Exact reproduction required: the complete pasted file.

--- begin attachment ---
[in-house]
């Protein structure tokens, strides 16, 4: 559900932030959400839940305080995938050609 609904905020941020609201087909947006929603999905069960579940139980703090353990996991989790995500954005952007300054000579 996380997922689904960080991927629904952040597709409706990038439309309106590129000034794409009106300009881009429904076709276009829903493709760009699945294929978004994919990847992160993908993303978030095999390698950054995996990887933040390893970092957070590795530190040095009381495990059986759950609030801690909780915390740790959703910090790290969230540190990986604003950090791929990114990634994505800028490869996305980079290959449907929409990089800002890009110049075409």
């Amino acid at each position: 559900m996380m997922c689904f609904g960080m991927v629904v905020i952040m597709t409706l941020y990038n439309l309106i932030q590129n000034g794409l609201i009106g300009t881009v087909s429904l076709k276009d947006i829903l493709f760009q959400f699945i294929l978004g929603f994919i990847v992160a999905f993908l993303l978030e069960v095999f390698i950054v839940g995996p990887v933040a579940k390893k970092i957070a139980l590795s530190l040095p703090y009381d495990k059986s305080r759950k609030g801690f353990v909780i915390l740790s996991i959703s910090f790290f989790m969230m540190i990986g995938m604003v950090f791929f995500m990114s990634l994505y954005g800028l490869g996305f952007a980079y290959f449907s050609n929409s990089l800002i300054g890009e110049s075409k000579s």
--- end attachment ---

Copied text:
[in-house]
């Protein structure tokens, strides 16, 4: 559900932030959400839940305080995938050609 609904905020941020609201087909947006929603999905069960579940139980703090353990996991989790995500954005952007300054000579 996380997922689904960080991927629904952040597709409706990038439309309106590129000034794409009106300009881009429904076709276009829903493709760009699945294929978004994919990847992160993908993303978030095999390698950054995996990887933040390893970092957070590795530190040095009381495990059986759950609030801690909780915390740790959703910090790290969230540190990986604003950090791929990114990634994505800028490869996305980079290959449907929409990089800002890009110049075409």
């Amino acid at each position: 559900m996380m997922c689904f609904g960080m991927v629904v905020i952040m597709t409706l941020y990038n439309l309106i932030q590129n000034g794409l609201i009106g300009t881009v087909s429904l076709k276009d947006i829903l493709f760009q959400f699945i294929l978004g929603f994919i990847v992160a999905f993908l993303l978030e069960v095999f390698i950054v839940g995996p990887v933040a579940k390893k970092i957070a139980l590795s530190l040095p703090y009381d495990k059986s305080r759950k609030g801690f353990v909780i915390l740790s996991i959703s910090f790290f989790m969230m540190i990986g995938m604003v950090f791929f995500m990114s990634l994505y954005g800028l490869g996305f952007a980079y290959f449907s050609n929409s990089l800002i300054g890009e110049s075409k000579s």